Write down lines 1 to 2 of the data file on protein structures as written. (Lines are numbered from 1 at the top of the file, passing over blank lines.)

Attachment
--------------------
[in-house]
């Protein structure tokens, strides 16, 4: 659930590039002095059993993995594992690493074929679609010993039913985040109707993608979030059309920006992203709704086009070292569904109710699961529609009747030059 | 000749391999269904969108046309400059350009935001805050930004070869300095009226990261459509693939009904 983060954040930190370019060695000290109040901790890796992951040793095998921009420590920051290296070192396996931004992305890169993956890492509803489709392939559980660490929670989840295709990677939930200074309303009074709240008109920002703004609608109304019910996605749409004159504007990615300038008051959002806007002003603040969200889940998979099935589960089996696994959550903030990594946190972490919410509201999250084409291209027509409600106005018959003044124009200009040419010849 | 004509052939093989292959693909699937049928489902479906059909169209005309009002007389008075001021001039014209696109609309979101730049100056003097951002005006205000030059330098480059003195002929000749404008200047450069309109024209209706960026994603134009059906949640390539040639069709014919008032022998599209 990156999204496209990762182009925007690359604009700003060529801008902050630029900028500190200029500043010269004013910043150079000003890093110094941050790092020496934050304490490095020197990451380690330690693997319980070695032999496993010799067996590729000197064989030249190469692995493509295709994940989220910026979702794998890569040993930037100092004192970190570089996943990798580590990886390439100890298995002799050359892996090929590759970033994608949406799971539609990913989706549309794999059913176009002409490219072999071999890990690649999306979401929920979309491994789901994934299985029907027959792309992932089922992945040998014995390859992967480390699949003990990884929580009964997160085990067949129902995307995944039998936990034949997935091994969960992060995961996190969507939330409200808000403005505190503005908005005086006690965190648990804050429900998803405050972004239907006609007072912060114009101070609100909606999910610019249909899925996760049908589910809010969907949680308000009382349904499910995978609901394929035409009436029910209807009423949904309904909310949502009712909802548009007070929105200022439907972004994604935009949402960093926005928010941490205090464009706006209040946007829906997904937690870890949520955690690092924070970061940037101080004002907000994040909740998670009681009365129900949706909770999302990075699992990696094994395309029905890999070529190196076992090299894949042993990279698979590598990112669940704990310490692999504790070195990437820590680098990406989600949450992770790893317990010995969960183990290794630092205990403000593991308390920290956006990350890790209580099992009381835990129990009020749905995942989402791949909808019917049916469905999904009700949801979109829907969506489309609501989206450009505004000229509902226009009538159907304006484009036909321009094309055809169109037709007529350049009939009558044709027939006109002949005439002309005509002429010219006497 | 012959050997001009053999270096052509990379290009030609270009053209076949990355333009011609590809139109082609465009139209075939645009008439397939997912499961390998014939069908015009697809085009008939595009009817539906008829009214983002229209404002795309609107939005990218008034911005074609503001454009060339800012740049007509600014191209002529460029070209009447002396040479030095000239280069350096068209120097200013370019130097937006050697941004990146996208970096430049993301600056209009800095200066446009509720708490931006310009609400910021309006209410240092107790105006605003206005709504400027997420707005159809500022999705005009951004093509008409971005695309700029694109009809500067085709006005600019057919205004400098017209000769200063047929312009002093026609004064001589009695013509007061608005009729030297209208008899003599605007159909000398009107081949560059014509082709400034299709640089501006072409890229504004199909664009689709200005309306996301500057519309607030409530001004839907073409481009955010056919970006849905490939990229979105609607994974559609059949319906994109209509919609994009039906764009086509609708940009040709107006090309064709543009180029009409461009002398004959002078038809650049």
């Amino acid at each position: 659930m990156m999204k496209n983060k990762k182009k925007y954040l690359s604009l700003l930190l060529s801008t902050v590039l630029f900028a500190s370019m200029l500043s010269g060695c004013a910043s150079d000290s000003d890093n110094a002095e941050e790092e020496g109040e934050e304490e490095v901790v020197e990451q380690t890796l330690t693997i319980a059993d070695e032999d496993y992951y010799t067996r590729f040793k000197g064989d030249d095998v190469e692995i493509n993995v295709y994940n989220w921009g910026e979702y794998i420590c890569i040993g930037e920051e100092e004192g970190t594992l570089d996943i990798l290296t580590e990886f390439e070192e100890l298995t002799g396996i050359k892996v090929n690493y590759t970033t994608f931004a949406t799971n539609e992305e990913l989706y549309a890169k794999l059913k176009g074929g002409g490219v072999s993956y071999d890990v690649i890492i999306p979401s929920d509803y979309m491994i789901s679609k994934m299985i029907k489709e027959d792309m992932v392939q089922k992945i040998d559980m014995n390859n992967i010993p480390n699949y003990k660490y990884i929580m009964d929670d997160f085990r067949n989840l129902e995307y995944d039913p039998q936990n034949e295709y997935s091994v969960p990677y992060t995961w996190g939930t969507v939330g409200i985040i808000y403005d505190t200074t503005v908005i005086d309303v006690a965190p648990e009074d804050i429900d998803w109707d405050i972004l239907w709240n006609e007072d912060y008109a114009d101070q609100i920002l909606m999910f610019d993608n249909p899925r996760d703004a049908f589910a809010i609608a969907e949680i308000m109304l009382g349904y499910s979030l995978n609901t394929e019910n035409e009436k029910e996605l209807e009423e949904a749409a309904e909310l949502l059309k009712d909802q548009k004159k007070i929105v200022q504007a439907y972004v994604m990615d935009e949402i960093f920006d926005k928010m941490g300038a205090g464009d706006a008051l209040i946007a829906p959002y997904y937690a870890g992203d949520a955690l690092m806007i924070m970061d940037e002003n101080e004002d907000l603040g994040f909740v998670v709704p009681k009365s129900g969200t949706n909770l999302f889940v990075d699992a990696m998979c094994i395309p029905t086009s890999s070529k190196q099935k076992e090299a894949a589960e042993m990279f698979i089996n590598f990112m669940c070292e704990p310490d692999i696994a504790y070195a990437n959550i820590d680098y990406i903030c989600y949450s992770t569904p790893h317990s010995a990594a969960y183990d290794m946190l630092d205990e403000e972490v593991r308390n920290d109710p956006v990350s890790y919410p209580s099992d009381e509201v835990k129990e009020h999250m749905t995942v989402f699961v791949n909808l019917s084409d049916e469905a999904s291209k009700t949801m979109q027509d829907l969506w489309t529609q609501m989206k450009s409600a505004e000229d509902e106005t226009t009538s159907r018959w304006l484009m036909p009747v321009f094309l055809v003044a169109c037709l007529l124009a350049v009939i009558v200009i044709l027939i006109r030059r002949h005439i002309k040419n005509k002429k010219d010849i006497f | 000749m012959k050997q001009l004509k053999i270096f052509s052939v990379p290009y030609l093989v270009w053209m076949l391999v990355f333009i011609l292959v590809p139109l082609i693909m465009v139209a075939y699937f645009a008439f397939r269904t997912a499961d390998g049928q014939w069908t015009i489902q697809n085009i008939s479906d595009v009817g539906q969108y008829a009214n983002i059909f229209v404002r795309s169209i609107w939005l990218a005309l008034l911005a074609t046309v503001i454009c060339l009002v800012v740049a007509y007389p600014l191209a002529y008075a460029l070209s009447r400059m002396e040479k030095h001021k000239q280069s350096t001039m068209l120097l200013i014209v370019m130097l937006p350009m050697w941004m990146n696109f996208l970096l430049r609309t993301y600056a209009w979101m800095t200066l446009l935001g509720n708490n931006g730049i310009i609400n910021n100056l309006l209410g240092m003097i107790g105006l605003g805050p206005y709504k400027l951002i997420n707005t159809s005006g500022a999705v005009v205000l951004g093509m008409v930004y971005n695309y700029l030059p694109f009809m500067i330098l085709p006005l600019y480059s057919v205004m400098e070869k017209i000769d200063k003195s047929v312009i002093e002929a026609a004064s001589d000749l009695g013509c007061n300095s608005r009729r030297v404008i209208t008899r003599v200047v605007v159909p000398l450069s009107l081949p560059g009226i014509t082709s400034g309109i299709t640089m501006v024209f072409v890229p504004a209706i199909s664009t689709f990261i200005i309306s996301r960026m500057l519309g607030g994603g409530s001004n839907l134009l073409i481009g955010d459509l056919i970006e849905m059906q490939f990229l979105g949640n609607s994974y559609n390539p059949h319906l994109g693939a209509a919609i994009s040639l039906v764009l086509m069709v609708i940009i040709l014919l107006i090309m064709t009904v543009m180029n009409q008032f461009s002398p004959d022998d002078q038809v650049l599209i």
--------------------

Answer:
[in-house]
């Protein structure tokens, strides 16, 4: 659930590039002095059993993995594992690493074929679609010993039913985040109707993608979030059309920006992203709704086009070292569904109710699961529609009747030059 | 000749391999269904969108046309400059350009935001805050930004070869300095009226990261459509693939009904 983060954040930190370019060695000290109040901790890796992951040793095998921009420590920051290296070192396996931004992305890169993956890492509803489709392939559980660490929670989840295709990677939930200074309303009074709240008109920002703004609608109304019910996605749409004159504007990615300038008051959002806007002003603040969200889940998979099935589960089996696994959550903030990594946190972490919410509201999250084409291209027509409600106005018959003044124009200009040419010849 | 004509052939093989292959693909699937049928489902479906059909169209005309009002007389008075001021001039014209696109609309979101730049100056003097951002005006205000030059330098480059003195002929000749404008200047450069309109024209209706960026994603134009059906949640390539040639069709014919008032022998599209 990156999204496209990762182009925007690359604009700003060529801008902050630029900028500190200029500043010269004013910043150079000003890093110094941050790092020496934050304490490095020197990451380690330690693997319980070695032999496993010799067996590729000197064989030249190469692995493509295709994940989220910026979702794998890569040993930037100092004192970190570089996943990798580590990886390439100890298995002799050359892996090929590759970033994608949406799971539609990913989706549309794999059913176009002409490219072999071999890990690649999306979401929920979309491994789901994934299985029907027959792309992932089922992945040998014995390859992967480390699949003990990884929580009964997160085990067949129902995307995944039998936990034949997935091994969960992060995961996190969507939330409200808000403005505190503005908005005086006690965190648990804050429900998803405050972004239907006609007072912060114009101070609100909606999910610019249909899925996760049908589910809010969907949680308000009382349904499910995978609901394929035409009436029910209807009423949904309904909310949502009712909802548009007070929105200022439907972004994604935009949402960093926005928010941490205090464009706006209040946007829906997904937690870890949520955690690092924070970061940037101080004002907000994040909740998670009681009365129900949706909770999302990075699992990696094994395309029905890999070529190196076992090299894949042993990279698979590598990112669940704990310490692999504790070195990437820590680098990406989600949450992770790893317990010995969960183990290794630092205990403000593991308390920290956006990350890790209580099992009381835990129990009020749905995942989402791949909808019917049916469905999904009700949801979109829907969506489309609501989206450009505004000229509902226009009538159907304006484009036909321009094309055809169109037709007529350049009939009558044709027939006109002949005439002309005509002429010219006497 | 012959050997001009053999270096052509990379290009030609270009053209076949990355333009011609590809139109082609465009139209075939645009008439397939997912499961390998014939069908015009697809085009008939595009009817539906008829009214983002229209404002795309609107939005990218008034911005074609503001454009060339800012740049007509600014191209002529460029070209009447002396040479030095000239280069350096068209120097200013370019130097937006050697941004990146996208970096430049993301600056209009800095200066446009509720708490931006310009609400910021309006209410240092107790105006605003206005709504400027997420707005159809500022999705005009951004093509008409971005695309700029694109009809500067085709006005600019057919205004400098017209000769200063047929312009002093026609004064001589009695013509007061608005009729030297209208008899003599605007159909000398009107081949560059014509082709400034299709640089501006072409890229504004199909664009689709200005309306996301500057519309607030409530001004839907073409481009955010056919970006849905490939990229979105609607994974559609059949319906994109209509919609994009039906764009086509609708940009040709107006090309064709543009180029009409461009002398004959002078038809650049």